2. Intermediate phase of interpersonal and social rhythm therapy

In the intermediate phase, the patient will receive the Interpersonal Inventory and Social Rhythm Metric tracking tool that they’ll use to track their social rhythm regularity throughout the week.

Social rhythms encompass the routine parts of your day that you come to expect. These include:

  • When you wake up in the morning
  • When you start work, school, or any other primary task of the day
  • Your first social interaction of the day
  • Meal times
  • When you go to bed

By determining these social rhythms beforehand, building consistency becomes more manageable. In turn, the patient will learn how to manage and cope when these daily events get disrupted or have to temporarily change (i.e. if you have a dentist appointment, go on a weekend trip, or have a guest staying in your home).

At future visits, the patient and therapist review the previous week’s tracking and work together on the selected area of improvement. The patient will begin to regulate disruptions to their social rhythms and daily routines through learned coping skills and building self-confidence.

3. Maintenance phase of interpersonal and social rhythm therapy

The final phase, the maintenance phase, consists of maintaining stability and regularity in the patient’s daily routine while working towards slowing therapy sessions over time.

Patients will continue to apply the skills they’ve acquired through the first two phases to maintain stability in their daily rhythms and practice preventing interpersonal distress through communication.

Benefits of interpersonal and social rhythm therapy (IPSRT)

By establishing important social rhythms and prioritizing interpersonal relationships, IPSRT can provide many improvements and benefits in a patient’s life. Some of these include:

  • Improving self-confidence and your role in relationships
  • Building healthier, fulfilling interpersonal relationships
  • Improving medication adherence and openness to treatment
  • Easing role transitions, like a new job, new child, or moving homes
  • Creating better sleep patterns and reducing disrupted sleep
  • Create consistent eating habits and exercising
  • Decreasing depressive episodes that are fueled by disruptions in social routines
  • Create coping strategies for stressful events, manic symptoms, and unresolved grief

Effectiveness of IPSRT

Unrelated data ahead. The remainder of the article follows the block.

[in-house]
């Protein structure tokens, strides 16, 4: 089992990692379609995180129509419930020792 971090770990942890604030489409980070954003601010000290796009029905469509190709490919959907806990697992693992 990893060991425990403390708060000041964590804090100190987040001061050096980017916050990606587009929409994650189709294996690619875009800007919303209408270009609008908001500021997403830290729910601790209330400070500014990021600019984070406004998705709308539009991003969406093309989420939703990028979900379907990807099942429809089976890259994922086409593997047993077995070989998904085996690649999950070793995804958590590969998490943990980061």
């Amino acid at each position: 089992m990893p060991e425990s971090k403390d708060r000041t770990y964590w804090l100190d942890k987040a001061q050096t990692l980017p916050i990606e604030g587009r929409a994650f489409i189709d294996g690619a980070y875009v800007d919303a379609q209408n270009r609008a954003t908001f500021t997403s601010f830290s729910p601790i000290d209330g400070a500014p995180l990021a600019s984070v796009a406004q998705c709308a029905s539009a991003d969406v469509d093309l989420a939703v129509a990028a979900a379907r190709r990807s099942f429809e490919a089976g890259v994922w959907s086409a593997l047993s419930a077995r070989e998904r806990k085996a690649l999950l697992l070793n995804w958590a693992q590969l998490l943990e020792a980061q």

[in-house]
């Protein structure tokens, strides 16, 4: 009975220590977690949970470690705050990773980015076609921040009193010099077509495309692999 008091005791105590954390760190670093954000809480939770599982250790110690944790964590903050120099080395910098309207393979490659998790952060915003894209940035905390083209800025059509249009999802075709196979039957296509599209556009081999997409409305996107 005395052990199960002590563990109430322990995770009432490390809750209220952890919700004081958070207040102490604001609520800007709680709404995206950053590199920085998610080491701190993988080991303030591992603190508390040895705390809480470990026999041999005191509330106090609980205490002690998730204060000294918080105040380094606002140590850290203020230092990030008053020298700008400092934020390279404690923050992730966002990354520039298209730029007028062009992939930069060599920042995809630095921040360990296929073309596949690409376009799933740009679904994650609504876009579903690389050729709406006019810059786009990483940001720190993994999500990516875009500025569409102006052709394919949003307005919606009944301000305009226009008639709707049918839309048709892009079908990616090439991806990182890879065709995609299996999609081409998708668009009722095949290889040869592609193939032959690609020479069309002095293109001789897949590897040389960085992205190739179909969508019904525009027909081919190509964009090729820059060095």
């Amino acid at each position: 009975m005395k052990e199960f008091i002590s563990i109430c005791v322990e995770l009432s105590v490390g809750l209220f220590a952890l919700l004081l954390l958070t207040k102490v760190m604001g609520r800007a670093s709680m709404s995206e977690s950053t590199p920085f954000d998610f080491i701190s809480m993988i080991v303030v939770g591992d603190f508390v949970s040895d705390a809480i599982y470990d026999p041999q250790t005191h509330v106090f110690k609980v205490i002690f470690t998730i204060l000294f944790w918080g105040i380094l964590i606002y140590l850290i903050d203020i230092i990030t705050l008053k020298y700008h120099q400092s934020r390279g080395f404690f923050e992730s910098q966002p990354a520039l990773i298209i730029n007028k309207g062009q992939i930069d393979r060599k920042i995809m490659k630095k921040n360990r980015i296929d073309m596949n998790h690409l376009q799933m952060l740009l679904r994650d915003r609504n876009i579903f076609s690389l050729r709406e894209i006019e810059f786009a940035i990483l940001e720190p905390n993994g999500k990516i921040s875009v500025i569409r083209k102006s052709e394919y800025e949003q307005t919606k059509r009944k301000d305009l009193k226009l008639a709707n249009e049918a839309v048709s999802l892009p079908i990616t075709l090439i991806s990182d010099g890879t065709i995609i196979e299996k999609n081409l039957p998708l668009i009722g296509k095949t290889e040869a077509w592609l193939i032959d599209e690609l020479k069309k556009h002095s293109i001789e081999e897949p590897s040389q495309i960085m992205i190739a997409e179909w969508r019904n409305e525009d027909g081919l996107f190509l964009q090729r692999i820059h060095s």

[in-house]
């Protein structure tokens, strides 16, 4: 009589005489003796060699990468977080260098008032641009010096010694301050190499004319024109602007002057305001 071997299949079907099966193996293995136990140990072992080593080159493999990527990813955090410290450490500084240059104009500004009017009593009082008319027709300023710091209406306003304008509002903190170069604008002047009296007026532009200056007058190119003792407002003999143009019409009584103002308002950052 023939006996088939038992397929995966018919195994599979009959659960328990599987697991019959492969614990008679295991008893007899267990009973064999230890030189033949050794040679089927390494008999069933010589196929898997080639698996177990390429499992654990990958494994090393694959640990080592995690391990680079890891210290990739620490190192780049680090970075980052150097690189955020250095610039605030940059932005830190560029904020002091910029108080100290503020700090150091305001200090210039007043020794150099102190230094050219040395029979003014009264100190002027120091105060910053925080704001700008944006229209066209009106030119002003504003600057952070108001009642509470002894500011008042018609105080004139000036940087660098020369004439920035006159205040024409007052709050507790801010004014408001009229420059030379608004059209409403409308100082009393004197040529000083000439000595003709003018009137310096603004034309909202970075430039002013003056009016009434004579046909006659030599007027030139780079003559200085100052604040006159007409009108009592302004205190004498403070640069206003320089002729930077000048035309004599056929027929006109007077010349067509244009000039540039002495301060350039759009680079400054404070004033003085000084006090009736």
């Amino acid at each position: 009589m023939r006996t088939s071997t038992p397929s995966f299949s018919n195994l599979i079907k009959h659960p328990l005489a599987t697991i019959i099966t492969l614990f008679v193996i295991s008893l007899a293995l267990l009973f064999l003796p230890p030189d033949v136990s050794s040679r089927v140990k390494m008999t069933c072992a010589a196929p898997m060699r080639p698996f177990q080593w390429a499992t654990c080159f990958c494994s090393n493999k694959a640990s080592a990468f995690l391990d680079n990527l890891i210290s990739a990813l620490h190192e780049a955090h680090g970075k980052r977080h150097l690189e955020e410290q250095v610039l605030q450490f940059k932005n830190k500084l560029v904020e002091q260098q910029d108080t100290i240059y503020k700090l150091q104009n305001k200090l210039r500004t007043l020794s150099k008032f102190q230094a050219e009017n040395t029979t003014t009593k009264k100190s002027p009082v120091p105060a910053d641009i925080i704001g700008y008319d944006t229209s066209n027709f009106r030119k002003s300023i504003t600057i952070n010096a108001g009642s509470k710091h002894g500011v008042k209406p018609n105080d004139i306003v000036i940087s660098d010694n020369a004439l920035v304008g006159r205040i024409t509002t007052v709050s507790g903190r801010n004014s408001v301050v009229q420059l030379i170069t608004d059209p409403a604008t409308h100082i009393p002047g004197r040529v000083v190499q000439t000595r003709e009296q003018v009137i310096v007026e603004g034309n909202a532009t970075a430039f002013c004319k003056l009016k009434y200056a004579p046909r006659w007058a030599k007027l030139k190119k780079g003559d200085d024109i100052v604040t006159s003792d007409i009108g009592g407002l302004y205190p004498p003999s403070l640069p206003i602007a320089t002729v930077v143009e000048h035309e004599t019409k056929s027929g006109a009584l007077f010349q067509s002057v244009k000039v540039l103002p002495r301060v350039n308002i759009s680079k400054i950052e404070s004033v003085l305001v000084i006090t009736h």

As patients gain an understanding of their circadian rhythm and how to reduce mood episodes and manic symptoms through stability, the efficacy of interpersonal and social rhythm therapy can be highly beneficial.

Many studies and research has shown that for those with bipolar depression, IPSRT can help reduce depressive symptoms, improve daily function, and even improve responses to medication, including mood stabilizers, that help treat bipolar disorder.

Undergoing treatment for IPSRT varies greatly by the individual; some people will see improvements in their mood episodes quickly after working with a therapist for several sessions, while others may have to invest more time in treatment.

Like every other form of therapy, IPSRT is highly personal, and the benefits and outcomes directly reflect the effort and commitment of the patient.

Considerations about IPSRT

While IPSRT is proven to be highly effective, it is commonly used in conjunction with other forms of therapy, including cognitive behavioral therapy (CBT) and dialectical behavior therapy (DBT), to treat mental health conditions like bipolar disorder.

To be clear, interpersonal and social rhythm therapy is not designed to replace medication or other modalities like cognitive therapy but to be used as an adjunctive treatment option under the care of a licensed therapist.

Get help with your mood disorder through evidence-based virtual treatment options.

If you’re struggling with mood episodes associated with bipolar disorder, social rhythm therapies may be worth exploring. Early intervention can make all the difference to your treatment and recovery.

With Clear Recovery’s Virtual Program, we offer a fully-online intensive outpatient program for California residents. We understand that some patients aren’t able to travel for in-person treatment but still seek mental health services for their conditions.

Through virtual therapy, our care team works alongside patients to design a custom treatment plan that’s designed to treat their individual needs. Learn more about our virtual program here.

Last Updated on January 24, 2023